vScaler unlocks the benefits of Virtualization for GPU Power Users

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vScaler has rolled-out native Virtual GPU (vGPU), empowering customers with the ability to split a single physical GPU up in to a number of smaller virtual GPUs. This approach offers greater cost-efficiency for those that don’t require the full power of a dedicated GPU.

vGPU differs from PCI passthrough, which is also supported by vScaler, in that PCI passthrough has typically only been suitable for workloads that can saturate the full capability of the GPU (for example, high performance computing, deep learning and machine learning algorithms). This advancement, under vScaler, broadens the GPU capability with the hypervisor license-free virtual machines vScaler provides.

vScaler’s Director of Cloud and Managed Services, Glenn Rosenberg comments ‘vScaler was created to deliver a very high-performance experience to users. vGPU enables the user to split out the immense performance of a NVIDIA GPU and assign the level of resource needed for their application, allowing other users access to the remaining GPU resources, maximising the performance and utilisation.’

By hosting NVIDIA GPU solutions within its revolutionary cloud environment, vScaler is actively helping to broaden GPU adoption from early stage development platforms to large scale production environments,” comments Alan Rogers, Enterprise Partner Business Manager, Northern Europe, NVIDIA. “With support for containerized environments such as Docker and Kubernetes, and the recent addition of vGPU support, vScaler speeds-up and simplifies the large scale deployments of GPU-accelerated applications.”

The efficiency of vScaler with vGPU support greatly improves performance, compared with traditional architectures, and allows organisations to build virtual desktop infrastructures (or VDIs) that cost-effectively scale this performance for the business.

IT administrators can manage resources centrally instead of supporting higher cost physical workstations at every single desk. This virtualisation technique means the number of users can be scaled up and down based on project and needs.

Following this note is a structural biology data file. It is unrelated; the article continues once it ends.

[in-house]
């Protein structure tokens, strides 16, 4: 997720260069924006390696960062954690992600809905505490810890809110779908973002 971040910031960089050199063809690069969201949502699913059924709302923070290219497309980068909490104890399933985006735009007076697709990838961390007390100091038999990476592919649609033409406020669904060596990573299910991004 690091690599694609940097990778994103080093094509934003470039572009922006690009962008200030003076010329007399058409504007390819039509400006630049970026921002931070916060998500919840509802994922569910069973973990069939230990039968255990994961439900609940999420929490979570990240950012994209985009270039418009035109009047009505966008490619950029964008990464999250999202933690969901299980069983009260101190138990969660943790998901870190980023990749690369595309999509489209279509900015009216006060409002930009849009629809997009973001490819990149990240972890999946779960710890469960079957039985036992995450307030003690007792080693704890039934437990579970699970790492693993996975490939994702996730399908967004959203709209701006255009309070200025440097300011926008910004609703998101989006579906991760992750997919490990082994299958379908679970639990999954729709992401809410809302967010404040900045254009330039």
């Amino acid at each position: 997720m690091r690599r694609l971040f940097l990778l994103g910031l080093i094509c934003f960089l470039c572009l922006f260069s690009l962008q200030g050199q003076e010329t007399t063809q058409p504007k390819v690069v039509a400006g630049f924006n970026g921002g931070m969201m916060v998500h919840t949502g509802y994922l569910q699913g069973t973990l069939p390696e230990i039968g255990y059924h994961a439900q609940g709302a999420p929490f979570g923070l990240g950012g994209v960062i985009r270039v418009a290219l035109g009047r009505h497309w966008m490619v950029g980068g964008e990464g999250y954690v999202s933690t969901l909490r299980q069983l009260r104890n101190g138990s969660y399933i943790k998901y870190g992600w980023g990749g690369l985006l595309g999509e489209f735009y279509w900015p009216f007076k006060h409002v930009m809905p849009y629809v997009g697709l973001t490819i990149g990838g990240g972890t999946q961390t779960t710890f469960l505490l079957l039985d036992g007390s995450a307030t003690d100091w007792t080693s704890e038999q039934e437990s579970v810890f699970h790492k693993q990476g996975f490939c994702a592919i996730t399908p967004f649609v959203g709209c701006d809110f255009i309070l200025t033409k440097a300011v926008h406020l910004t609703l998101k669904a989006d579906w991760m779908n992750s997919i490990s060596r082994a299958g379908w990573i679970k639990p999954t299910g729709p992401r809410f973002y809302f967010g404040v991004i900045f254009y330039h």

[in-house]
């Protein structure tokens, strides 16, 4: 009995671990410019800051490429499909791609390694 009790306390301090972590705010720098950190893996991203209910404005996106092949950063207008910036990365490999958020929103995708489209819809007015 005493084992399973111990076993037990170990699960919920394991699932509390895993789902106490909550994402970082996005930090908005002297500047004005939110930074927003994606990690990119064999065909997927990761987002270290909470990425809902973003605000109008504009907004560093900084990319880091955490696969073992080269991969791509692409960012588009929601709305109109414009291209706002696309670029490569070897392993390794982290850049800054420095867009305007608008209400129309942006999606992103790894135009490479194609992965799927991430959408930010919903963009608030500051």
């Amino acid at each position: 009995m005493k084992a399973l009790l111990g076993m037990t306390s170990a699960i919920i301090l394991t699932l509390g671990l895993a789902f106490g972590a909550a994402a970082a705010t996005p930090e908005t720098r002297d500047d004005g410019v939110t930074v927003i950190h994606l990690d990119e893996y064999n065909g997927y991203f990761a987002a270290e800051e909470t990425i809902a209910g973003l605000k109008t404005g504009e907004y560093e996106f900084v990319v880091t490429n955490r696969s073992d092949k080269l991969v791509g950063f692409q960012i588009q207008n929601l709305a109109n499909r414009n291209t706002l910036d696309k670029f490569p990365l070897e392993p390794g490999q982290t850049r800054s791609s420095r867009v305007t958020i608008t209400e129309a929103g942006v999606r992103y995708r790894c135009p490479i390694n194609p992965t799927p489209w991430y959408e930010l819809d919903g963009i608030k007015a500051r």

With its HPC-on-Demand offering, vScaler has long supported deep learning and machine learning research requirements, enabling users to spin up deep learning clusters with the appropriate frameworks (eg. Tensorflow, Caffe, Theano) installed and accelerated using the world’s fastest NVIDIA GPUs, purpose-built to dramatically reduce training time for AI simulations.

Utilizing the latest generation NVIDIA Tesla GPUs, vScaler provides the performance and flexibility for the most complex AI and deep learning tasks, including but not limited to medical imaging, genomics, bioInformatics, autonomous driving and many more. Now with native vGPU, we can complement the above workloads with high-end workstations, VDI and virtualised training environments, paving the way for vScaler as the platform of choice for ‘automated everything ’.

vScaler is currently offering a free trial of its GPU in the cloud offering to customers that wish to try out GPU technology before investing.

This story appears here as part of a cross-publishing agreement with Scientific Computing World.

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